Arrow 2.03 "Broken Dolls" REVIEW

TV REVIEW: Blonde justice

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Arrow 2.03 "Broken Dolls" review

Episode 2.03
Writers: Marc Guggenheim & Keto Shimizu
Director: Glen Winter

THE ONE WHERE: An escaped serial killer called the Dollmaker stalks Starling City – and stirs some painful memories for Lance. Oliver encounters a mysterious new female vigilante while Moira potentially faces the death penalty for her part in the Glades disaster…

THE VERDICT: So here’s our first real introduction to Black Canary, a character who’s one of the key players of the Green Arrow mythos in the comics. Visually she’s just a little too close to China White – could be confusing for the show’s less attentive viewers – and her window-shattering sonic device is a drably credible replacement for the iconic Canary Cry, traditionally unleashed via her vocal cords (though in fairness there’s precedent for a tech-assisted replacement in the DC stuff). More crucially, this incarnation’s a vicious killer, and you wonder if she’s set for the same moral arc experienced by Oliver in Arrow ’s first year. Does the fact that Moira’s facing the possibility of a judicial death sentence also tie in with this? The series clearly wants to debate the ethics of taking a life in the name of justice, whether from a vigilante’s perspective or the court’s. It’s knotty, meaty material for a superhero show.

Barton Mathis makes for a flamboyantly creepy threat, taking the show into some grimmer territory than usual. The episode edges away from showing us the artistic results of his crimes, but the discreet, flash-cut images of the first crime scene are suitably unsettling. While the story riffs on modern serial killer cliches the climax reeks of pure ‘30s pulp cinema – the scene of Laurel lashed up in the lab of a crazed surgeon feels straight out of something like Mystery Of The Wax Museum , and there’s an equally purple touch to some of the dialogue (“The sound of an oesophagus slowly hardening, like a symphony!”).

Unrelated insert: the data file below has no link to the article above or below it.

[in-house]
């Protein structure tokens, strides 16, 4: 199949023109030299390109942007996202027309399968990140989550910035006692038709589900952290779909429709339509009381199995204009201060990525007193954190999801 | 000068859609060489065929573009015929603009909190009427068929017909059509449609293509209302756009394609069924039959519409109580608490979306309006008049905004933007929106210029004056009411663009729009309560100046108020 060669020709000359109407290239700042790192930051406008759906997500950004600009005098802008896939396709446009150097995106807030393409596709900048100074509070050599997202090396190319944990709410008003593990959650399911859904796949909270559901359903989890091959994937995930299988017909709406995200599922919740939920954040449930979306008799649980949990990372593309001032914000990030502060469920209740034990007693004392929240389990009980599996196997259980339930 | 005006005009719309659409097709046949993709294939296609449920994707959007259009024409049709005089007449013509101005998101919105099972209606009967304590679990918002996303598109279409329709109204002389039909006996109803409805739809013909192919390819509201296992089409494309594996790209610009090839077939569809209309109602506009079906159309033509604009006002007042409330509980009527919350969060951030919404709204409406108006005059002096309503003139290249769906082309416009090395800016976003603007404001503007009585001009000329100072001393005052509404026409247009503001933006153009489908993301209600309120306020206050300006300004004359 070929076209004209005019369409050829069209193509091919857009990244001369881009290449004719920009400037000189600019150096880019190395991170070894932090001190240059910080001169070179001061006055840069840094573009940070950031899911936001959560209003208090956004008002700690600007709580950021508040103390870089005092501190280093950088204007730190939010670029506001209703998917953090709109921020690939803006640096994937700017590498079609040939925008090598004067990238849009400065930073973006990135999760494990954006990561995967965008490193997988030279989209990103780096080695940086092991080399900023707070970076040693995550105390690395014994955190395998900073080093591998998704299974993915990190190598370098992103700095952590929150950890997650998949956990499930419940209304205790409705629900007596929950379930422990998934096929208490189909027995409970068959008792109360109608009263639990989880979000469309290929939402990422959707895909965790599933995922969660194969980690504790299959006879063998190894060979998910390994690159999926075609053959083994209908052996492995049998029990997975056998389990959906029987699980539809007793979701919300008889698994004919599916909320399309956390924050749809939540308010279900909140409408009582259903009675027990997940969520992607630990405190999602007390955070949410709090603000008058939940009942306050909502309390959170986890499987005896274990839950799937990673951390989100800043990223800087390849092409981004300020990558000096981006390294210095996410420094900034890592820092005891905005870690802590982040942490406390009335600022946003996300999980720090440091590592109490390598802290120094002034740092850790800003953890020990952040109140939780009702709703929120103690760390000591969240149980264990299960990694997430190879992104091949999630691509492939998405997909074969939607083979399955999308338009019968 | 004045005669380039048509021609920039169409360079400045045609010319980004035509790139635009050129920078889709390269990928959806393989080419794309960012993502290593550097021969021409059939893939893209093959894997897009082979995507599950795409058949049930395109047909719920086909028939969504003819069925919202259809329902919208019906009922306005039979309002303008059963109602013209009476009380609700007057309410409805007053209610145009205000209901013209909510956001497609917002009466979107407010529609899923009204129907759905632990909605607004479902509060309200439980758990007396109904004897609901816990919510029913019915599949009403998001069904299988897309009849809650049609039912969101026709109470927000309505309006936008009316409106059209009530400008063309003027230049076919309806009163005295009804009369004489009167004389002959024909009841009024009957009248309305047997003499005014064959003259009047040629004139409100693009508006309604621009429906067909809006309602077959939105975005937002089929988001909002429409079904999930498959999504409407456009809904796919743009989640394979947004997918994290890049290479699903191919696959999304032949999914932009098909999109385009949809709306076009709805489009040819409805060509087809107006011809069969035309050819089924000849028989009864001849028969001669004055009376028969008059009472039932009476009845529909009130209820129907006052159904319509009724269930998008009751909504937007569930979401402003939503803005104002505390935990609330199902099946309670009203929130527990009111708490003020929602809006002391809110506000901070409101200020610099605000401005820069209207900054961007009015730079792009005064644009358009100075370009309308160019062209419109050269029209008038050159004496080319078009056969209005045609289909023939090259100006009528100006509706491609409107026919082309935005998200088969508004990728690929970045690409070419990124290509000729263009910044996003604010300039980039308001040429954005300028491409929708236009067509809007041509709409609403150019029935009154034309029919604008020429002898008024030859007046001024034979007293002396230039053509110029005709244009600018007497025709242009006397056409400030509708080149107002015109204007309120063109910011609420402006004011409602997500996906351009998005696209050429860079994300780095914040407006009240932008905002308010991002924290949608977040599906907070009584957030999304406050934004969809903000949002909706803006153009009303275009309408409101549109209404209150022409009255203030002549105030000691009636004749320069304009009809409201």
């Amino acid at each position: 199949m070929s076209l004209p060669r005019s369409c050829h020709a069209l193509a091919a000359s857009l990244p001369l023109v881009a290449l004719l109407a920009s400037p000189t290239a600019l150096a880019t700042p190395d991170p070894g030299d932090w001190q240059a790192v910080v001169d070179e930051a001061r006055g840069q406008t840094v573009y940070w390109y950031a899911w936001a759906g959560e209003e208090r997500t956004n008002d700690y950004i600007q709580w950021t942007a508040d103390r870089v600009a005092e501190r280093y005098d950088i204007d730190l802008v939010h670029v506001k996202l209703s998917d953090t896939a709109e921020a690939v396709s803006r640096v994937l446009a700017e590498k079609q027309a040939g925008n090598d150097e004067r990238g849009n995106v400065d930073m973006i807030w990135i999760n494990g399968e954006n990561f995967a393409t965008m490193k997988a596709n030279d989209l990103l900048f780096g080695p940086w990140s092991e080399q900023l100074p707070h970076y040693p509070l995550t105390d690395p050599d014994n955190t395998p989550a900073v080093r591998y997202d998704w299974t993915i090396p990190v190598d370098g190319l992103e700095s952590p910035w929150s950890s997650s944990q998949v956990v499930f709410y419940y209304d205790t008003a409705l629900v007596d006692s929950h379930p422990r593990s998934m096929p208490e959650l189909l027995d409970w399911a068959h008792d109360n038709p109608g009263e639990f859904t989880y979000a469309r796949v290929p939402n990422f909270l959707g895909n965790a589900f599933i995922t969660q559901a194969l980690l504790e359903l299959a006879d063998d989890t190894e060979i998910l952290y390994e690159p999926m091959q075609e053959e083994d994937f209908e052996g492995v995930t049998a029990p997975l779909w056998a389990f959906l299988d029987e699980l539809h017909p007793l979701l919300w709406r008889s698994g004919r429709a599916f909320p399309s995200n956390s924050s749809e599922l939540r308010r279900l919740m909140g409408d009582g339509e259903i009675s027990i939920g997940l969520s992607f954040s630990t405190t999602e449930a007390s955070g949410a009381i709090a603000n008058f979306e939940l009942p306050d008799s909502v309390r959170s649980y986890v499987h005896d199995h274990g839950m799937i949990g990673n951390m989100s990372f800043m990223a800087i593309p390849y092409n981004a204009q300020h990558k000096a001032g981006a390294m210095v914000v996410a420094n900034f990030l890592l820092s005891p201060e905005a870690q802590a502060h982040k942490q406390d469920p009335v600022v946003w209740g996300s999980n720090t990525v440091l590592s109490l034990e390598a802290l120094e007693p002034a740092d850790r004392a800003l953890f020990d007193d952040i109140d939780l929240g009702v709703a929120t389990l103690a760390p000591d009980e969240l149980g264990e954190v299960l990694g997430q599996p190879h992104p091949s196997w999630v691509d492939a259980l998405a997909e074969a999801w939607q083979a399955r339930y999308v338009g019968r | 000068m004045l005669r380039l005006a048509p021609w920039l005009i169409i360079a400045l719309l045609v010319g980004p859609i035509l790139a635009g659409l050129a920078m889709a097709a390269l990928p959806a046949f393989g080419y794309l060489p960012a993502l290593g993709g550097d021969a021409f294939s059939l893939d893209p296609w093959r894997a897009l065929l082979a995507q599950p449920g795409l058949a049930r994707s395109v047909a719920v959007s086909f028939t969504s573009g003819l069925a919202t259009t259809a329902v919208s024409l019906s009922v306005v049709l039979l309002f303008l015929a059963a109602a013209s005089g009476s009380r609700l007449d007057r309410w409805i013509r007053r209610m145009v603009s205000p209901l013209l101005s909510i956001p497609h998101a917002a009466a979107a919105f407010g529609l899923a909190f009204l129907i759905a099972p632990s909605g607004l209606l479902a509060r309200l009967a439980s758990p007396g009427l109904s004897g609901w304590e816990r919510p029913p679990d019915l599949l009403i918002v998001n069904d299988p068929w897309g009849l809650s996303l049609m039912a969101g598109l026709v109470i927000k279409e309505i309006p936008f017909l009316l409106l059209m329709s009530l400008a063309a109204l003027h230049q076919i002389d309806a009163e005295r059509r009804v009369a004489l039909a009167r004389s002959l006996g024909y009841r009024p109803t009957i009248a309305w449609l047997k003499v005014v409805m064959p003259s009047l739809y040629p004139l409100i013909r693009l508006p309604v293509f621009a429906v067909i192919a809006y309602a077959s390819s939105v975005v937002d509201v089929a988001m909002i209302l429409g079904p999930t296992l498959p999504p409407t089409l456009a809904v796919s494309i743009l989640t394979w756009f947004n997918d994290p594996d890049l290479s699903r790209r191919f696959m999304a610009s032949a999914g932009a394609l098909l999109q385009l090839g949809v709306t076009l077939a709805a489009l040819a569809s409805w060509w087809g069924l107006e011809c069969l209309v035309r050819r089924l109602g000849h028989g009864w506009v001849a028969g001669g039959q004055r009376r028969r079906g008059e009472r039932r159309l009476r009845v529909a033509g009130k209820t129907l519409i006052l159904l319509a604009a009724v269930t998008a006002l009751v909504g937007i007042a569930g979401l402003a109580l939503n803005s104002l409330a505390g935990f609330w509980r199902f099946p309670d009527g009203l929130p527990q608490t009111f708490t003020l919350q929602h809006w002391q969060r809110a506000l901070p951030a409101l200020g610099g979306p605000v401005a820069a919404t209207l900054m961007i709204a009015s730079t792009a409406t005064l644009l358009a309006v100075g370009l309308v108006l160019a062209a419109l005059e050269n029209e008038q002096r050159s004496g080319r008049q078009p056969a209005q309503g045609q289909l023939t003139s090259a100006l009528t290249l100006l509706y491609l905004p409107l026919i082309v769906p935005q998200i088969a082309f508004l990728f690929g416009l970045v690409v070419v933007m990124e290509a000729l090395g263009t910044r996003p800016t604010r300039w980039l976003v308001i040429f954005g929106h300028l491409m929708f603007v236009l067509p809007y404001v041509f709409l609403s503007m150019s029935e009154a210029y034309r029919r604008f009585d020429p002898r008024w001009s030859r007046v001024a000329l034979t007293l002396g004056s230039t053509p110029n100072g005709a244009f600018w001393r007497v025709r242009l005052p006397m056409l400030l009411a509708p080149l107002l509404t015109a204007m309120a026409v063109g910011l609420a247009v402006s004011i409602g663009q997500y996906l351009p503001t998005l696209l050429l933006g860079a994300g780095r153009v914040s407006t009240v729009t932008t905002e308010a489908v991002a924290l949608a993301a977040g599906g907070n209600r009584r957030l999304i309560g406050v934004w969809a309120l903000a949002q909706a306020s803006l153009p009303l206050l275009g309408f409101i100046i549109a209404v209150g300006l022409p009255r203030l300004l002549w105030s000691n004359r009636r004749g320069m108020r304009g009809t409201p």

Director Glen Winter delivers some good touches. Particularly liked the shot of Arrow’s silhouette breaking away from the shadows on a wall to confront Mathis’ lawyer. Some hand-held shots and sharp editing give impetus to the chase scene between Roy and Sin and it’s good to see some expansive shots of the island as Slade and Oliver ascend its cliffs.

Of course, it’s the mention of Ra’s al Ghul that drops like a bomb in this one. Sure, this is a show that’s stolen a lot from the Nolan Batman movies. But this? This is bold…

TRIVIA: First seen in Detective Comics Vol 2 No 1, Barton Mathis is a recent – and particularly unsettling – addition to Batman’s rogues’ gallery. The TV incarnation dials down some of the even more unsavoury elements of the character: there’s no mention of his cannibalistic backstory. Or, indeed, the fact that he wears his dead father’s face as a skin-mask.

DID YOU SPOT?: The Dollmaker takes refuge in the Metamorpho chemical factory, a nod to Metamorpho the Element Man, one of the most charmingly goofy DC superheroes of the Silver Age.

DID YOU SPOT 2: Moira’s defence attorney is Jean Loring – in the DCU she was married to the Atom and was later possessed by the villainous Eclipso.

DID YOU SPOT 3: Yet another reference to DC’s New 52 – that’s the number of the apartment where Mathis is staying.

DID YOU SPOT 4: The name of Mathis’ attorney is Tony Daniel – and that’s also the name of the DC writer/artist who created him…

Moira: “There’s not a lot of value in the power of positive thinking when you’re being put on trial for mass murder.”

Arrow is broadcast in the UK on Sky 1 HD

Nick Setchfield
Editor-at-Large, SFX Magazine

Nick Setchfield is the Editor-at-Large for SFX Magazine, writing features, reviews, interviews, and more for the monthly issues. However, he is also a freelance journalist and author with Titan Books. His original novels are called The War in the Dark, and The Spider Dance. He's also written a book on James Bond called Mission Statements.